Our winters in the Northeast are an acquired taste, I know 😋 Personally I love four distinct seasons, but by mid-April the snow may take a hike!

      Liked by 1 person

  6. Hi Shiarrael! Don´t feel bad about for that GoT reference – I unknowingly did the same thing a few years ago (which brought a huge wave of new visitors on my site and me not knowing what the hell had happened! :D).
    I totally admire how your daughter handled that situation – though I secretly agree with you on that dude needing a clap ´round the ears 😉
    And hey! You´re also in Germany?!?! Or did I get that wrong? Anyhow – so lovely to have met you here on WP and I´m looking forward to many more wonderful chats with you! Sarah 🙂

    Liked by 1 person

    1. Hi Miss Sarah and thanks for stopping by!

      Yes, there’s a bunch of US military personnel still to be found in Bavaria’s forests and we’re among them 😉 I kind of started this blog with the idea of writing about “Americans Abroad” and all the funny culture clashes and things we learned about our host nation, but I ended up posting whatever popped into my head.

      You live in Berlin, right? We took a 3-day trip there not long after we arrived in Germany and loved it, but it was too short (and most of it was the usual tourist stuff – Checkpoint Charlie, Brandenburg Gate, the works).

      Liked by 1 person

      1. That´s awesome! You´re very lucky – it´s a spectacular beautiful part of Germany!
        Yes, I´m living in the capital where nowadays it seems live more Americans than during the occupation! 😀 Mainly young people studying at our universities, most of which seem to live in my district. 🙂 A couple of years it used to be the French who came here, and before that the Spanish – it´s a wonderful mix of so many different cultures and I get some use out of my language skills even when I´m staying here!!

        I think writing about “Americans Abroad” is a great topic and you can still wriggle those posts in with everything else you´re writing about. 😉 I´ve seen some funny videos on Youtube covering these cultural clashes – apparently our preference for fresh asparagus seems very weird!! 😀 LOL!

        Liked by 1 person

        1. It is beautiful! What’s even more fascinating (for an American) is that so many different countries are practically at your fingertips. Drive an hour east, and people speak a whole different language, eat different food, have different architecture… two hours south is Austria, and beyond that Italy. ❤ Go west and before you know it you’re in France. 💖 We’d need another 4 years, or a lifetime, to explore just what is right in our backyard…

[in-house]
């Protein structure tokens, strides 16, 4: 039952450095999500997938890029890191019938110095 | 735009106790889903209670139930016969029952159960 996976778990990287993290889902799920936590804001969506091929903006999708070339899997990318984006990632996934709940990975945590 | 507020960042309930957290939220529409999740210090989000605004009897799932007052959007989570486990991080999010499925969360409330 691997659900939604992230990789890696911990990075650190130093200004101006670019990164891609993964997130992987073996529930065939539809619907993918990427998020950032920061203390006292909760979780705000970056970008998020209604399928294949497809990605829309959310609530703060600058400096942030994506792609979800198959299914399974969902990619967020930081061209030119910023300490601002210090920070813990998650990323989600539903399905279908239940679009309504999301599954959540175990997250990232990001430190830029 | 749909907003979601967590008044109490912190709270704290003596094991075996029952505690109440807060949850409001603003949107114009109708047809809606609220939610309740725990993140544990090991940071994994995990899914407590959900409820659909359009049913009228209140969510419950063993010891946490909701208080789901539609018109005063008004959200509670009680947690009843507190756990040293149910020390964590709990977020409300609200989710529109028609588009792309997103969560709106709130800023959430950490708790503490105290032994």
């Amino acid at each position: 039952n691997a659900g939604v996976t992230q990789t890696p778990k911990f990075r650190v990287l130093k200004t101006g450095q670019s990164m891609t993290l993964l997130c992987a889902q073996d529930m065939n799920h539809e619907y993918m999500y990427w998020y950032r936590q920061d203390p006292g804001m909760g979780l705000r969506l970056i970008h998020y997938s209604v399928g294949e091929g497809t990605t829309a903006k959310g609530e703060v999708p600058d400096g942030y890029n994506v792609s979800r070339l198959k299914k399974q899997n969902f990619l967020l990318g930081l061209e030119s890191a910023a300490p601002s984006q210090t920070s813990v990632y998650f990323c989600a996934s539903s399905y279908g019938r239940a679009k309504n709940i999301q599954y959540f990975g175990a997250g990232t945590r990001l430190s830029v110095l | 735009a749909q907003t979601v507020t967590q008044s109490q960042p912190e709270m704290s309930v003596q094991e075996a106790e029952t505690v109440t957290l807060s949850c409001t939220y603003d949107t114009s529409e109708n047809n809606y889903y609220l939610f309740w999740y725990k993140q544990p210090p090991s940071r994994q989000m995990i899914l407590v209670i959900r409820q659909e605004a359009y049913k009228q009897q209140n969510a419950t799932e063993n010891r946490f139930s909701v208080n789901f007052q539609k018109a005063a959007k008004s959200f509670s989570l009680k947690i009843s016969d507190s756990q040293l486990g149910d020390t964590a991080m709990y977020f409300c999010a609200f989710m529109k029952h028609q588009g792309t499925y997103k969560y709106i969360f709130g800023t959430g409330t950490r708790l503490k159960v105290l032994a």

It’s funny you should mention Americans in Berlin though, we bumped into a few on our “Reichstag” tour. University students, go figure 😋 Proving once more that you can always tell an American, but you can’t tell them much.

          I´ve seen some funny videos on Youtube covering these cultural clashes – apparently our preference for fresh asparagus seems very weird!!

          Spargelzeit! 🤣
          I learned that my first year here, along with the importance of Sauce Hollandaise! My girls and I actually developed a taste for it.

          I also love “Angrillen!”
          Such an efficient, pithy word to announce the start of the barbecue season! Very German indeed.

          Liked by 1 person

  7. I have never seen snow and I hate cold weather but you make it sound surreal.
    Your daughter is super matured. She handled the situation well. If I were her, I would not have been able to resist throwing in some polite insults.
    Yes. He deserves a clap around the ears.
    You write so well👏👏


    1. Thank you for stopping by and for your kind comment!

      Yes, deep winter in The North can have a surreal quality – it’s hard to convey the sheer stillness of a forest in mid-January, or the crystal clear air, or the cold that bites your skin and freezes the snot in your nose 😋
      I suppose that’s why a lot of animals have enough sense to sleep through that season.


Leave a Reply

Please log in using one of these methods to post your comment: Logo

You are commenting using your account. Log Out /  Change )

Google photo

You are commenting using your Google account. Log Out /  Change )

Twitter picture

You are commenting using your Twitter account. Log Out /  Change )

Facebook photo

You are commenting using your Facebook account. Log Out /  Change )

Connecting to %s